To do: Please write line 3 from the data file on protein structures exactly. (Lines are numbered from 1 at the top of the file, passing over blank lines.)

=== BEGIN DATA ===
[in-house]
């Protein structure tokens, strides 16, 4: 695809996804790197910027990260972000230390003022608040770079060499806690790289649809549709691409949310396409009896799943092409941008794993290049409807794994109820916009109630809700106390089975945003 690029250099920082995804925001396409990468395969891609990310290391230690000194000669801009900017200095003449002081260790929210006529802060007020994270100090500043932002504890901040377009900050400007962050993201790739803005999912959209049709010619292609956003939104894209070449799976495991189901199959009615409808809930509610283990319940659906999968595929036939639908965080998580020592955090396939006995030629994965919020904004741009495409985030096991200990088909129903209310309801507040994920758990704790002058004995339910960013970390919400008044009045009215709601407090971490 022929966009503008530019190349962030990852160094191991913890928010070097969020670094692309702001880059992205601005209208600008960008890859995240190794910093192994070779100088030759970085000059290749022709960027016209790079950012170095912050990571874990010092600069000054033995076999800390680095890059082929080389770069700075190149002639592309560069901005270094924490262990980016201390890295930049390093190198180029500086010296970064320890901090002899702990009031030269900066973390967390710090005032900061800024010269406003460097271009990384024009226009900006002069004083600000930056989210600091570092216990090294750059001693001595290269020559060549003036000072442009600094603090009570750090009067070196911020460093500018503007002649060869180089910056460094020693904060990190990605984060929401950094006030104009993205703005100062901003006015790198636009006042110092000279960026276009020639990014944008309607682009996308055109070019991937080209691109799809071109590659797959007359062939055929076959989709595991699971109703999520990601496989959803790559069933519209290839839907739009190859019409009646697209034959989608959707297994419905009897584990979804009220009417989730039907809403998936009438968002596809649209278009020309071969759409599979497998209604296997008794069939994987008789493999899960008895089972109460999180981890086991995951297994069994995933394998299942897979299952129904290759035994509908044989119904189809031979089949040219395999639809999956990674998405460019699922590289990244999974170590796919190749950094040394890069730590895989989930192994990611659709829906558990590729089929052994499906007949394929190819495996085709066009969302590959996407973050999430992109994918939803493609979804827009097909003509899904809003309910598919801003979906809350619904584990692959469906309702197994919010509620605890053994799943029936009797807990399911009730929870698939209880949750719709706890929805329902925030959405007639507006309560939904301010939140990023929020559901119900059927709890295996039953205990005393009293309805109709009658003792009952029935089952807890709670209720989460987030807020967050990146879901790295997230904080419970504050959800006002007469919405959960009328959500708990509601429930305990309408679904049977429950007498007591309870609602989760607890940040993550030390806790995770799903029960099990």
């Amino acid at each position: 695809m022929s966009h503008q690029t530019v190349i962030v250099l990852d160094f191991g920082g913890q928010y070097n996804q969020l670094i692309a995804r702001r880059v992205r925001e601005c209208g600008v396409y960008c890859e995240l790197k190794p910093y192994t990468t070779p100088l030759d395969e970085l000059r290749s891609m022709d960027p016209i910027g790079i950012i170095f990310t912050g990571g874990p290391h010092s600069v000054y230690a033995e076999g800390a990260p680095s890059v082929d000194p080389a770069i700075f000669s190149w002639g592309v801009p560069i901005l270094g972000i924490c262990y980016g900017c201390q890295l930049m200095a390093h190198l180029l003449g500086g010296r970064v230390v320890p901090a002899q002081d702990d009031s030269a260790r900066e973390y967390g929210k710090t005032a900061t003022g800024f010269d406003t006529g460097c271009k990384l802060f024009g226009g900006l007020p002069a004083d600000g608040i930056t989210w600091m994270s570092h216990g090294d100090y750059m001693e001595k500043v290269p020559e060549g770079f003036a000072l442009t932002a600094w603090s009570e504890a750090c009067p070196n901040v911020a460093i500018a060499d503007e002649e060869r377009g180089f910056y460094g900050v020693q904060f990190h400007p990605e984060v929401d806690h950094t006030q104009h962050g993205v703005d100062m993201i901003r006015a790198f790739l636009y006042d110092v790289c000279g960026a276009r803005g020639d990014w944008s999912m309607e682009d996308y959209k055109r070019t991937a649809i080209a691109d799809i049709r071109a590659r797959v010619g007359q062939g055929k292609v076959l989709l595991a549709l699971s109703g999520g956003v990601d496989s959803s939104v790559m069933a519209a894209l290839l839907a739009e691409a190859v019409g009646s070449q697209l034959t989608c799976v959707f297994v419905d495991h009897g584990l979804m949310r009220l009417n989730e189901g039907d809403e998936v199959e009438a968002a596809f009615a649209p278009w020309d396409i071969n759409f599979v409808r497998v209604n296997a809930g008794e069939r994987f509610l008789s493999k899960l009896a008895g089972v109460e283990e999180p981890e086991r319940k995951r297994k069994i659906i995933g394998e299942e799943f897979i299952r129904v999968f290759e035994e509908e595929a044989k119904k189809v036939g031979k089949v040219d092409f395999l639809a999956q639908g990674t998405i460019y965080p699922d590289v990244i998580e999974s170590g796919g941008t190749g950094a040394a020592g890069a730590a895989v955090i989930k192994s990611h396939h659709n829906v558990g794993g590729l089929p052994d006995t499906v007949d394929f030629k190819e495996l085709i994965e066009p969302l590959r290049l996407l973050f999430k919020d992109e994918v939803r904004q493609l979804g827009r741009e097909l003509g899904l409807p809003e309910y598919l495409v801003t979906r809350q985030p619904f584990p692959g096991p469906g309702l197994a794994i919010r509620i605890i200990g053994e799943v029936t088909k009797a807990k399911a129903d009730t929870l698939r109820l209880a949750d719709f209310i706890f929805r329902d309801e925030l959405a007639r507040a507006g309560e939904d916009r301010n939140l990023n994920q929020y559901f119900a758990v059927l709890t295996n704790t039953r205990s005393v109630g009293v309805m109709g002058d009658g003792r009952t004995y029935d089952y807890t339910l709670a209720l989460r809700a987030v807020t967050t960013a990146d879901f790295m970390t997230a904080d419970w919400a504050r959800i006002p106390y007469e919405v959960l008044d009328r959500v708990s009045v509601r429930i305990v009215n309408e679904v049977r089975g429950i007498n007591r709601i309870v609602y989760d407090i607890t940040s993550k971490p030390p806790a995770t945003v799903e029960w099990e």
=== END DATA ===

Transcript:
């Amino acid at each position: 695809m022929s966009h503008q690029t530019v190349i962030v250099l990852d160094f191991g920082g913890q928010y070097n996804q969020l670094i692309a995804r702001r880059v992205r925001e601005c209208g600008v396409y960008c890859e995240l790197k190794p910093y192994t990468t070779p100088l030759d395969e970085l000059r290749s891609m022709d960027p016209i910027g790079i950012i170095f990310t912050g990571g874990p290391h010092s600069v000054y230690a033995e076999g800390a990260p680095s890059v082929d000194p080389a770069i700075f000669s190149w002639g592309v801009p560069i901005l270094g972000i924490c262990y980016g900017c201390q890295l930049m200095a390093h190198l180029l003449g500086g010296r970064v230390v320890p901090a002899q002081d702990d009031s030269a260790r900066e973390y967390g929210k710090t005032a900061t003022g800024f010269d406003t006529g460097c271009k990384l802060f024009g226009g900006l007020p002069a004083d600000g608040i930056t989210w600091m994270s570092h216990g090294d100090y750059m001693e001595k500043v290269p020559e060549g770079f003036a000072l442009t932002a600094w603090s009570e504890a750090c009067p070196n901040v911020a460093i500018a060499d503007e002649e060869r377009g180089f910056y460094g900050v020693q904060f990190h400007p990605e984060v929401d806690h950094t006030q104009h962050g993205v703005d100062m993201i901003r006015a790198f790739l636009y006042d110092v790289c000279g960026a276009r803005g020639d990014w944008s999912m309607e682009d996308y959209k055109r070019t991937a649809i080209a691109d799809i049709r071109a590659r797959v010619g007359q062939g055929k292609v076959l989709l595991a549709l699971s109703g999520g956003v990601d496989s959803s939104v790559m069933a519209a894209l290839l839907a739009e691409a190859v019409g009646s070449q697209l034959t989608c799976v959707f297994v419905d495991h009897g584990l979804m949310r009220l009417n989730e189901g039907d809403e998936v199959e009438a968002a596809f009615a649209p278009w020309d396409i071969n759409f599979v409808r497998v209604n296997a809930g008794e069939r994987f509610l008789s493999k899960l009896a008895g089972v109460e283990e999180p981890e086991r319940k995951r297994k069994i659906i995933g394998e299942e799943f897979i299952r129904v999968f290759e035994e509908e595929a044989k119904k189809v036939g031979k089949v040219d092409f395999l639809a999956q639908g990674t998405i460019y965080p699922d590289v990244i998580e999974s170590g796919g941008t190749g950094a040394a020592g890069a730590a895989v955090i989930k192994s990611h396939h659709n829906v558990g794993g590729l089929p052994d006995t499906v007949d394929f030629k190819e495996l085709i994965e066009p969302l590959r290049l996407l973050f999430k919020d992109e994918v939803r904004q493609l979804g827009r741009e097909l003509g899904l409807p809003e309910y598919l495409v801003t979906r809350q985030p619904f584990p692959g096991p469906g309702l197994a794994i919010r509620i605890i200990g053994e799943v029936t088909k009797a807990k399911a129903d009730t929870l698939r109820l209880a949750d719709f209310i706890f929805r329902d309801e925030l959405a007639r507040a507006g309560e939904d916009r301010n939140l990023n994920q929020y559901f119900a758990v059927l709890t295996n704790t039953r205990s005393v109630g009293v309805m109709g002058d009658g003792r009952t004995y029935d089952y807890t339910l709670a209720l989460r809700a987030v807020t967050t960013a990146d879901f790295m970390t997230a904080d419970w919400a504050r959800i006002p106390y007469e919405v959960l008044d009328r959500v708990s009045v509601r429930i305990v009215n309408e679904v049977r089975g429950i007498n007591r709601i309870v609602y989760d407090i607890t940040s993550k971490p030390p806790a995770t945003v799903e029960w099990e």